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● Gen 30:7-8 . . Rachel's maid Bilhah conceived again and bore Jacob a second son. And Rachel said; A fateful contest I waged with my sister; yes, and I have prevailed. So she named him Naphtali.

rayyyrrr! scratch! Man that woman was scrappy! No second place winner; Rachel would keep kicking at you even if her arms were pinned down on the mat. Move over Chyna! (Chyna used to be a WWF professional female wrestler)

"Naphtali" is from Naphtaliy (naf-taw-lee') which means: my wrestling. Not just any wrestling, but "my" wrestling. Apparently Rachel took things very personal. The bitter rivalry between her and Leah had become the total focus of Rachel's life.


NOTE: Jacob could've easily disowned Naphtali by simply emancipating Bilhah; same as his grandpa Abraham broke with Ishmael by emancipating Hagar.

● Gen 30:9 . .When Leah saw that she had stopped bearing, she took her maid Zilpah and gave her to Jacob as concubine.

Since Jacob favored Rachel, when did he find time for Leah and Zilpah? Well; don't women have a certain time of the month? It was very unsanitary in those days to sleep with women during their period and, in fact, was later forbidden by the laws of the covenant that Moses' people agreed upon with God. (Lev 15:19-24, 18:19)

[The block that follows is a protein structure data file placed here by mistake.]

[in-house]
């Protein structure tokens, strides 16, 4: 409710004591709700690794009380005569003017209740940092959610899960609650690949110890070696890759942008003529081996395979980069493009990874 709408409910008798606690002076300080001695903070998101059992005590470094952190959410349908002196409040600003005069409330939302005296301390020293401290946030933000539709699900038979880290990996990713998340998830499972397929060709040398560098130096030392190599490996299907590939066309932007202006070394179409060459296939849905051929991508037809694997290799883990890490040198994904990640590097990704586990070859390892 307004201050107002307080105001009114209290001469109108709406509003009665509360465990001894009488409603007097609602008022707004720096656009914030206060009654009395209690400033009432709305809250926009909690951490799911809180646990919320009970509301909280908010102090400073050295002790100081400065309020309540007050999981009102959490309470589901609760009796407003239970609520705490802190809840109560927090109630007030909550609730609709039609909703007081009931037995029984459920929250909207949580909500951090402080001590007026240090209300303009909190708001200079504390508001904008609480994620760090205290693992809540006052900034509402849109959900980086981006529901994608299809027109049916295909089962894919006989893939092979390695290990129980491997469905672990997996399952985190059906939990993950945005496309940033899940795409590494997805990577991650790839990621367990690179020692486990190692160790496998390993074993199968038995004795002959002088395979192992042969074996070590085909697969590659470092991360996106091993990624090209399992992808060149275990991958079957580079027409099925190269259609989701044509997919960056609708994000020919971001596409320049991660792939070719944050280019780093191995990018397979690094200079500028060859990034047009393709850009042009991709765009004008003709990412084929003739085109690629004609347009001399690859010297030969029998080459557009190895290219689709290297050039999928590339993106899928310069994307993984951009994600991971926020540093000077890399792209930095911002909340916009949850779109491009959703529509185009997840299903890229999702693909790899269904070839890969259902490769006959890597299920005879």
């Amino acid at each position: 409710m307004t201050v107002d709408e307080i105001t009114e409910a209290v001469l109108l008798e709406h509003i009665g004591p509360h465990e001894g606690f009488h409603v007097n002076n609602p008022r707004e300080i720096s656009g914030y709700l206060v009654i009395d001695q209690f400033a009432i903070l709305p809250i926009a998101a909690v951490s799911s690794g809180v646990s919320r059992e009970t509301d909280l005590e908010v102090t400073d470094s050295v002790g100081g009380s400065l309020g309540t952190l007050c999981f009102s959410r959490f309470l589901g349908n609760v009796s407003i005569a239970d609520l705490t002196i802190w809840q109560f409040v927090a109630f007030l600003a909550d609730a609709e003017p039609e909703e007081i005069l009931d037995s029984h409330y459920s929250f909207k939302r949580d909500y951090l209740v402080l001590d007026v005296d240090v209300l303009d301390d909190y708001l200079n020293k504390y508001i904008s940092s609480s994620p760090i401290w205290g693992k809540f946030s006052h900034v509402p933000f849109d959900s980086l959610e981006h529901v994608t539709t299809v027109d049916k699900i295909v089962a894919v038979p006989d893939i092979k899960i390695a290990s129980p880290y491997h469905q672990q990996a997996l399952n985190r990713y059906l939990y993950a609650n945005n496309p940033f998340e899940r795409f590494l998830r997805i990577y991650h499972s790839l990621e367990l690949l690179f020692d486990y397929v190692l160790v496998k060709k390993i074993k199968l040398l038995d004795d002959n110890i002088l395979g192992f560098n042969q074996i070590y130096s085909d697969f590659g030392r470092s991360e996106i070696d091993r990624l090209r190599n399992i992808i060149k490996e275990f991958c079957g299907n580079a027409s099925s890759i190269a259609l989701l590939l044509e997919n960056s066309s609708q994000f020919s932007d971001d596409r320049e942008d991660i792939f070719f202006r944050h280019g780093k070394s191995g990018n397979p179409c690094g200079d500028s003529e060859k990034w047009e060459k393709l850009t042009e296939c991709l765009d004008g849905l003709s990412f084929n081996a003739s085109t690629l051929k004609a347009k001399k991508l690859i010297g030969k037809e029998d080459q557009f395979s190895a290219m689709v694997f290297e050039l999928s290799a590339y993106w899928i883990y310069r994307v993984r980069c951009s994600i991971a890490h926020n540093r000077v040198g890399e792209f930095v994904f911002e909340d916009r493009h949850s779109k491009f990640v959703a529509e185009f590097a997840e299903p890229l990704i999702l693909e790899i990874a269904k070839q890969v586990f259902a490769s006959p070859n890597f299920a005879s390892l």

So every month, like clockwork, Jacob was forced to sleep with Leah whether he liked it or not. I guess he could have slept on the couch, but that would look stupid. So Leah got a shot at him at least one week a month. And she made the most of it, you can be sure of that! So now she farmed him out to Zilpah's bed for that week to see what would happen. If Rachel could have children by her maid, then by golly Leah was going to do it too. Boy, those sisters were really at war!

● Gen 30:10-11 . . And when Leah's maid Zilpah bore Jacob a son, Leah said: What luck! So she named him Gad.

"Gad" is from gad (gawd) which means: a troop. (chuckle) Leah was having enough boys to field a recon squad.

● Gen 30:12-13 . .When Leah's maid Zilpah bore Jacob a second son, Leah declared: What fortune! meaning, Women will deem me fortunate. So she named him Asher.